Clearly those institutions play a role in the policy discussion, but I think we are also looking forward to a nationwide discussion. We have the ability to reach out online and have virtual town-hall meetings, whether it is over a tele–town hall on the phone or whether you are doing it on the Internet. We've got to get forward-thinking, outside of the Beltway box, if you will, and understand what people are facing. Prescriptions coming out of Washington aren't necessarily the right thing for this economy.

The New York Times recently profiled Newt Gingrich, who is someone you have a relationship with, and pointed to him as an idea factory. Who are the people that you turn to for ideas?
There are any number of people. I don't know if I can point. Certainly Newt is tremendous in terms of his ideas. He's got a lot of them. There are people, you know, small-business people, medium-sized, big-business people, there are families out there, and I think the best thing we can do right now is look through the prism of the people who are struggling and who are in a panic. If you just think about the single mom working in a suburban office park in Richmond, Va., which is what I represent, and think about what she is concerned with. She is concerned about losing her job right now. She is also concerned about her health care because it is connected to her job. What are the kinds of things that we need to do to address her problems? We are talking to people like Mitt Romney and like Meg Whitman, people who have real experience in making payroll and paying taxes and paying benefits and being held accountable by shareholders. Again, this is a very results-oriented effort that we must undergo in order to turn this economy around.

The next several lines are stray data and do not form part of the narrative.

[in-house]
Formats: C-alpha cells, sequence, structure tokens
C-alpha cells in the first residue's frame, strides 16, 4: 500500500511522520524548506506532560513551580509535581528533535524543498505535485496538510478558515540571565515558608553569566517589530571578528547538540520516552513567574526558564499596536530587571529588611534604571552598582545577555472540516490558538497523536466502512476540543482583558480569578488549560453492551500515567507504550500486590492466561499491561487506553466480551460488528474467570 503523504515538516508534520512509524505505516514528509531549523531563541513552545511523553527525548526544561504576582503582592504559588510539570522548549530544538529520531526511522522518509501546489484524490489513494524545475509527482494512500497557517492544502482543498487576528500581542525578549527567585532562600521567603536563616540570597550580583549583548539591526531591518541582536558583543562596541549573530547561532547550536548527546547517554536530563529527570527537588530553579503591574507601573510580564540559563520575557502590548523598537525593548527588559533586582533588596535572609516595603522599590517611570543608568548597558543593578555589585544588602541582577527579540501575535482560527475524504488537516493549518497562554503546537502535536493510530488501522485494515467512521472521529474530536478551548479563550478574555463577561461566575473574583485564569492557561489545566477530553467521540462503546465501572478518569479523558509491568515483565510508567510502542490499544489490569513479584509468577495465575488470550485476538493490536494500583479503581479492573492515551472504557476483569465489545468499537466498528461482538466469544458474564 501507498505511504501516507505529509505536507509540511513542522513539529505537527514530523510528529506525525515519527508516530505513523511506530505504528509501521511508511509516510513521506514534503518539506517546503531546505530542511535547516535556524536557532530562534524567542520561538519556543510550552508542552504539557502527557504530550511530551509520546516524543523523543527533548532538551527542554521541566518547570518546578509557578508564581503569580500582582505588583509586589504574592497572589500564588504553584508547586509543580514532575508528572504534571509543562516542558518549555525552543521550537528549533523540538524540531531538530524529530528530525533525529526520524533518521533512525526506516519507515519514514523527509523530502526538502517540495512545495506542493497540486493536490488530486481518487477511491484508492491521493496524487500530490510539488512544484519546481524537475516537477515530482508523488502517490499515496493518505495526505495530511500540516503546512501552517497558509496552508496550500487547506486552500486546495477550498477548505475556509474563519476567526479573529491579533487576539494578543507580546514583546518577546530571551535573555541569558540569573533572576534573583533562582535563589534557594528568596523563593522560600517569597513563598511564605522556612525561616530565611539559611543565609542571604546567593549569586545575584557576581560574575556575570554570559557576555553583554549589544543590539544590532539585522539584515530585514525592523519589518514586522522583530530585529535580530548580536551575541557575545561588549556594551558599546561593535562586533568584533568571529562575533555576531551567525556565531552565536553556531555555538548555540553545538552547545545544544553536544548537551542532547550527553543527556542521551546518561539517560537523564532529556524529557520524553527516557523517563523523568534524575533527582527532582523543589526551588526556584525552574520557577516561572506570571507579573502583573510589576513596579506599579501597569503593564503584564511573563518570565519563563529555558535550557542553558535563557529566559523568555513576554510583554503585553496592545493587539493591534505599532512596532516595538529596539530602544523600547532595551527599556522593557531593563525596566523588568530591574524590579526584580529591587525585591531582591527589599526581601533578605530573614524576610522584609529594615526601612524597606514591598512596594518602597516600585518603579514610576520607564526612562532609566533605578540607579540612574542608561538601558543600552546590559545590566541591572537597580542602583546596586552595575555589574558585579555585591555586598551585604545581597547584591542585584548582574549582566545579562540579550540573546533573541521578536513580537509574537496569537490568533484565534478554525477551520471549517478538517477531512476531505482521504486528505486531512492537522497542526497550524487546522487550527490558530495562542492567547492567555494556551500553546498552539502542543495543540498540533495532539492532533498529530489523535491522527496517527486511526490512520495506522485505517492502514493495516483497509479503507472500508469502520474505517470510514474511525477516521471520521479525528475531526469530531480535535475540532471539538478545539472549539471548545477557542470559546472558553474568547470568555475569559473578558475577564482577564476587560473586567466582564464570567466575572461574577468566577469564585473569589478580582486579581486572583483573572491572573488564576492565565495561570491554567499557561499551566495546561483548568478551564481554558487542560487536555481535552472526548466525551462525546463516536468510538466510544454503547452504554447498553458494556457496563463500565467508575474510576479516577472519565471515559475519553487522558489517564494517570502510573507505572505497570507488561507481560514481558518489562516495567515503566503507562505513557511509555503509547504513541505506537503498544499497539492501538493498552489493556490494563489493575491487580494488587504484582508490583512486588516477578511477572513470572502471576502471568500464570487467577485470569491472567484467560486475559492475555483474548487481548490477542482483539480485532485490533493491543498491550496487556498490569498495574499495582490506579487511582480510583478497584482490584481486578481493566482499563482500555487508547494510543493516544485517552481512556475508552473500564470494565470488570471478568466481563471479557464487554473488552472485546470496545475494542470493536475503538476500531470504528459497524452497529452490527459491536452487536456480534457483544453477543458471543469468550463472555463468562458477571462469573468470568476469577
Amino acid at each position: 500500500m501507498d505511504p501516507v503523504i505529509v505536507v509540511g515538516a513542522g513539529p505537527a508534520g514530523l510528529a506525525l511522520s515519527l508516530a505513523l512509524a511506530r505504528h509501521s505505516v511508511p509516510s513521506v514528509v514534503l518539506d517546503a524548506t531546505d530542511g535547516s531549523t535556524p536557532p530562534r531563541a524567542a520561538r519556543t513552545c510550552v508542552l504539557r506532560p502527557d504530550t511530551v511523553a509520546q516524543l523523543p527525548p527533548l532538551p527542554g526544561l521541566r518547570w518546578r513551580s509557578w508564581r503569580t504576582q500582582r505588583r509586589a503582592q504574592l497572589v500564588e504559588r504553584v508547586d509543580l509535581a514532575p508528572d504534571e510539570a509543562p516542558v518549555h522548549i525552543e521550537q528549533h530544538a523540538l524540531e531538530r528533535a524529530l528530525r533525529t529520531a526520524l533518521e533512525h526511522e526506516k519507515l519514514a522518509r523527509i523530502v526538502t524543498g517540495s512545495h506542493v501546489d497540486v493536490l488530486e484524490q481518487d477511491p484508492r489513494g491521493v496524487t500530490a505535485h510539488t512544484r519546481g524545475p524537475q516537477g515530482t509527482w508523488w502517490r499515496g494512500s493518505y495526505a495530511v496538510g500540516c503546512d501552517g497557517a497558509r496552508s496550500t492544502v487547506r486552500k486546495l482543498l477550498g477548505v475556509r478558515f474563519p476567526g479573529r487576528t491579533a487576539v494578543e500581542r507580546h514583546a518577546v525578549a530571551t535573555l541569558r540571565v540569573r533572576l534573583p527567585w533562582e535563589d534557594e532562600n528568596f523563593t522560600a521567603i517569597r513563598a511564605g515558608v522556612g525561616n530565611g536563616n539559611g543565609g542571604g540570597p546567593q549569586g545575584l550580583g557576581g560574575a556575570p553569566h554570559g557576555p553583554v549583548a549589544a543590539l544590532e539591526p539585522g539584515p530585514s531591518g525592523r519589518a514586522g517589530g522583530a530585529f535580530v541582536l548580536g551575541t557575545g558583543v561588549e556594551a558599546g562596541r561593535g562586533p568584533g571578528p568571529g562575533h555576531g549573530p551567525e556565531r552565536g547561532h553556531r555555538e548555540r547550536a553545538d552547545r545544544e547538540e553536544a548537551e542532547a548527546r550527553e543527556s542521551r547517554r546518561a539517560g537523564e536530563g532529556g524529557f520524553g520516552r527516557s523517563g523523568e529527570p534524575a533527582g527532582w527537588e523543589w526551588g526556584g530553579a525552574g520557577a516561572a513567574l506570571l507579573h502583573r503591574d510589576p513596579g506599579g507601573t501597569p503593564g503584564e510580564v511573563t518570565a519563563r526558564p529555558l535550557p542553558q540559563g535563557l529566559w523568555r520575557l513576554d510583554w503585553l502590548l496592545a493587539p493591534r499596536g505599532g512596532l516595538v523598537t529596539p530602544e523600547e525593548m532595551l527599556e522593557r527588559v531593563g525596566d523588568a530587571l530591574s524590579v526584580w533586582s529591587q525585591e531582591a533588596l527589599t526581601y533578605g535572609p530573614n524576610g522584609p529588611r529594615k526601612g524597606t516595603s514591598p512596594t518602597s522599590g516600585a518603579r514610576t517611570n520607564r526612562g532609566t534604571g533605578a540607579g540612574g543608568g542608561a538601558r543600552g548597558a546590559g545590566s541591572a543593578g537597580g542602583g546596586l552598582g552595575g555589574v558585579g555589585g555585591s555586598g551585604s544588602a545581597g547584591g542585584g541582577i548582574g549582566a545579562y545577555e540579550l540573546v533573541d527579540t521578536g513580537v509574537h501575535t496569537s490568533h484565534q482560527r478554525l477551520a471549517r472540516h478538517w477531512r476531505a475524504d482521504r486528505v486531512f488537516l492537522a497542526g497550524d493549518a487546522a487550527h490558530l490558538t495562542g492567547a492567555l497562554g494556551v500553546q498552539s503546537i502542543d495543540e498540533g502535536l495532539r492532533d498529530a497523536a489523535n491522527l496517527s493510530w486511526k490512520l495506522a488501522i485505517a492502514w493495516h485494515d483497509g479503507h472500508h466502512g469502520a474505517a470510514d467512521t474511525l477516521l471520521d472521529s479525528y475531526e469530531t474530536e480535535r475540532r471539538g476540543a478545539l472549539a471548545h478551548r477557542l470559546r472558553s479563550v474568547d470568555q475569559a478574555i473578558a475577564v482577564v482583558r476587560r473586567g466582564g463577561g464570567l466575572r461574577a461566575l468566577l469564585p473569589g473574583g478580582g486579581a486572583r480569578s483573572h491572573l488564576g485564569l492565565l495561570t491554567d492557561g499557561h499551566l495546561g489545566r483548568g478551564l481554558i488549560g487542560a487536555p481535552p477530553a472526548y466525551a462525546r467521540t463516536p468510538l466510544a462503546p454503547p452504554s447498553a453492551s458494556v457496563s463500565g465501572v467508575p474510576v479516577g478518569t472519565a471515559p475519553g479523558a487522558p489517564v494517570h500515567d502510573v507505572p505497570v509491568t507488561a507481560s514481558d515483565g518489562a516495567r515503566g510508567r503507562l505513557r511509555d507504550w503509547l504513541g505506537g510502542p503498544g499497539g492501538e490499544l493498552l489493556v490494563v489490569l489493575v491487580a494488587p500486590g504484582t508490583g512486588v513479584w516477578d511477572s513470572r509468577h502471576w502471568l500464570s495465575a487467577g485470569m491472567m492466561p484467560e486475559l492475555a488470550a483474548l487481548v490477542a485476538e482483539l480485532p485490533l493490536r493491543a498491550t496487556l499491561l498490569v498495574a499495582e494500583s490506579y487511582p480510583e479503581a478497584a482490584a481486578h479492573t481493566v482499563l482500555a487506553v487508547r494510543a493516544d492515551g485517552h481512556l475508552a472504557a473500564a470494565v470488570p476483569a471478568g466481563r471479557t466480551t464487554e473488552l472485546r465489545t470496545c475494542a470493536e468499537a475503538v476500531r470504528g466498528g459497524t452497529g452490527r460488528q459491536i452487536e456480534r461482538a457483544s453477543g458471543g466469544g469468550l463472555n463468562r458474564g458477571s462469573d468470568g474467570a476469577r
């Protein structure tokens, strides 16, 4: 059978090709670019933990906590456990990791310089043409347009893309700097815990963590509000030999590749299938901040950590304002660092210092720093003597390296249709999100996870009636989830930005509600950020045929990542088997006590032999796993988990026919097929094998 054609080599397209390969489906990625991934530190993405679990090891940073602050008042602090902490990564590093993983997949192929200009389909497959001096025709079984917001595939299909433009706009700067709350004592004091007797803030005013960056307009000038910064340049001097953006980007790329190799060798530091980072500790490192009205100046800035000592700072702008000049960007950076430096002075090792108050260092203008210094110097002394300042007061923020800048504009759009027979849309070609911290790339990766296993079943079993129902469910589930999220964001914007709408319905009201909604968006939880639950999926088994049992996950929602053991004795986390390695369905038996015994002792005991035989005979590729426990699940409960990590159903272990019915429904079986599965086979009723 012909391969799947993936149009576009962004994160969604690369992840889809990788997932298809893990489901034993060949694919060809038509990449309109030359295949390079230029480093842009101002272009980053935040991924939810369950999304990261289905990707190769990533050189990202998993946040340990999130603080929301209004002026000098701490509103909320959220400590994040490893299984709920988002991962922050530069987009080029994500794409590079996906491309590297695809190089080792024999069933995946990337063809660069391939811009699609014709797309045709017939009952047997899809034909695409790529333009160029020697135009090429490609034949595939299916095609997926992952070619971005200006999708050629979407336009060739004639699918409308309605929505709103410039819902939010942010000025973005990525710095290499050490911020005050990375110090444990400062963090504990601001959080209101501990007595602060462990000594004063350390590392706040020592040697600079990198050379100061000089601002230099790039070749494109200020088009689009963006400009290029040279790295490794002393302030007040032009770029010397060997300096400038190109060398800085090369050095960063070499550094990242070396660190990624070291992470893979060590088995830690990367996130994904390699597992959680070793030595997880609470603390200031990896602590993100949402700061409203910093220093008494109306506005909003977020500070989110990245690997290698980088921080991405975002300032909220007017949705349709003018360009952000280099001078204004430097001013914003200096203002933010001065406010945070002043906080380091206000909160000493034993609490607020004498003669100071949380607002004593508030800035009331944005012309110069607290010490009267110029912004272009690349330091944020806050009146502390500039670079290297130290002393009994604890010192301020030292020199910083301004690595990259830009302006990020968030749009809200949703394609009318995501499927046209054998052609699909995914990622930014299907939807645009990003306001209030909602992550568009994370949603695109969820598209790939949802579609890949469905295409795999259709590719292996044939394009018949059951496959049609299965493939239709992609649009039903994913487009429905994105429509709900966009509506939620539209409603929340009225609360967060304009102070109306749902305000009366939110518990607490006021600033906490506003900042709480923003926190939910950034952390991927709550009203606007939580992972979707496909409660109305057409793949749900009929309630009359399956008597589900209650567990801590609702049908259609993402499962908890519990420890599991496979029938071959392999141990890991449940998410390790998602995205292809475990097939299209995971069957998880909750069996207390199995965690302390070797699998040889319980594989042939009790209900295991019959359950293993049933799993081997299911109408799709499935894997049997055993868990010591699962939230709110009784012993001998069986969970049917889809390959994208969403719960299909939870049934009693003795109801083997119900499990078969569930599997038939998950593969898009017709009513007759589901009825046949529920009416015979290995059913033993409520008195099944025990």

Are there any of your peers whom you see as leaders or as the new generation of Republicans?
You look at people—Kevin McCarthy, who I work closely with, he's the deputy whip; Paul Ryan, the ranking member on the budget committee; Dave Camp, the ranking member on the Ways and Means Committee; somebody like Marsha Blackburn; Lynn Jenkins, who just came— Marsha's in from Tennessee on the Energy and Commerce Committee; Lynn Jenkins, a CPA just elected in Kansas. Cathy Rodgers, from the state of Washington, who is a small-business orchard owner who definitely gets the challenges of being a parent and a small-business owner. These are the type of people who are thinking, who are forward-looking and I think will really be the leaders of the future.

In this environment with a popular president who dominates the news, how do you get your message out?
Well, listen, I think his budget proposals and his stimulus bill have certainly created quite a stir, and if you look deeply under some of the polls that have been taken, there is a question about the confidence in what is going on, and clearly if you look at what is going on with the Dow, it is real. That is not any indicator other than people's life savings are evaporating, and so there is a question about the confidence and direction this administration is heading, and certainly the policies that congressional Democrats are pursuing. The country understands the need for divided government. It understands the need for the party out of power to demonstrate its ability to lead and come up with coherent counterproposals if that party doesn't agree with the sitting president, and that is what we intend to do. We intend to continue to engage people around the country, not just in Washington but outside the Beltway.